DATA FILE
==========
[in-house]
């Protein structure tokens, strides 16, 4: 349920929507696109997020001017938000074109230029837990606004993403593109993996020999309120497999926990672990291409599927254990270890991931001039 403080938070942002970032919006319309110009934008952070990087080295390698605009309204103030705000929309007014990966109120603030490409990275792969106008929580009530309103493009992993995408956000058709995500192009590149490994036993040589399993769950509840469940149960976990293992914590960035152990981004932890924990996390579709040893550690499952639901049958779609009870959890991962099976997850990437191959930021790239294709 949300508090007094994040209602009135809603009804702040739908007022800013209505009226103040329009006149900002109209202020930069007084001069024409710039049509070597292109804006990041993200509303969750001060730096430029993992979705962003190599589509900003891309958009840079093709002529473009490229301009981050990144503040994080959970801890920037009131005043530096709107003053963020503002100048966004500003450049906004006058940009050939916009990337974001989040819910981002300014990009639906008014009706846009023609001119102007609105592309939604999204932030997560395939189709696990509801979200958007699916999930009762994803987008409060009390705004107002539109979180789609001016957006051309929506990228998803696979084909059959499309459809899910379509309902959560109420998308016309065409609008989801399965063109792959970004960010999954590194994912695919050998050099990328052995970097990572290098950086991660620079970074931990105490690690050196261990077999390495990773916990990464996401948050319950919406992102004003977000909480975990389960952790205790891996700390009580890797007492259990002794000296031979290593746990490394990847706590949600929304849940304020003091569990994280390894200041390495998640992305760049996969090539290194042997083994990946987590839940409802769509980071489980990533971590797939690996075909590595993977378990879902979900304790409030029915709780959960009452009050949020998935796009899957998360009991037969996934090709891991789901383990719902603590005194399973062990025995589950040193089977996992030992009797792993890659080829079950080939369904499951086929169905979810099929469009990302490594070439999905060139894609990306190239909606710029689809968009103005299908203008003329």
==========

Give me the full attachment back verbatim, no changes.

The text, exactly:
[in-house]
């Protein structure tokens, strides 16, 4: 349920929507696109997020001017938000074109230029837990606004993403593109993996020999309120497999926990672990291409599927254990270890991931001039 403080938070942002970032919006319309110009934008952070990087080295390698605009309204103030705000929309007014990966109120603030490409990275792969106008929580009530309103493009992993995408956000058709995500192009590149490994036993040589399993769950509840469940149960976990293992914590960035152990981004932890924990996390579709040893550690499952639901049958779609009870959890991962099976997850990437191959930021790239294709 949300508090007094994040209602009135809603009804702040739908007022800013209505009226103040329009006149900002109209202020930069007084001069024409710039049509070597292109804006990041993200509303969750001060730096430029993992979705962003190599589509900003891309958009840079093709002529473009490229301009981050990144503040994080959970801890920037009131005043530096709107003053963020503002100048966004500003450049906004006058940009050939916009990337974001989040819910981002300014990009639906008014009706846009023609001119102007609105592309939604999204932030997560395939189709696990509801979200958007699916999930009762994803987008409060009390705004107002539109979180789609001016957006051309929506990228998803696979084909059959499309459809899910379509309902959560109420998308016309065409609008989801399965063109792959970004960010999954590194994912695919050998050099990328052995970097990572290098950086991660620079970074931990105490690690050196261990077999390495990773916990990464996401948050319950919406992102004003977000909480975990389960952790205790891996700390009580890797007492259990002794000296031979290593746990490394990847706590949600929304849940304020003091569990994280390894200041390495998640992305760049996969090539290194042997083994990946987590839940409802769509980071489980990533971590797939690996075909590595993977378990879902979900304790409030029915709780959960009452009050949020998935796009899957998360009991037969996934090709891991789901383990719902603590005194399973062990025995589950040193089977996992030992009797792993890659080829079950080939369904499951086929169905979810099929469009990302490594070439999905060139894609990306190239909606710029689809968009103005299908203008003329």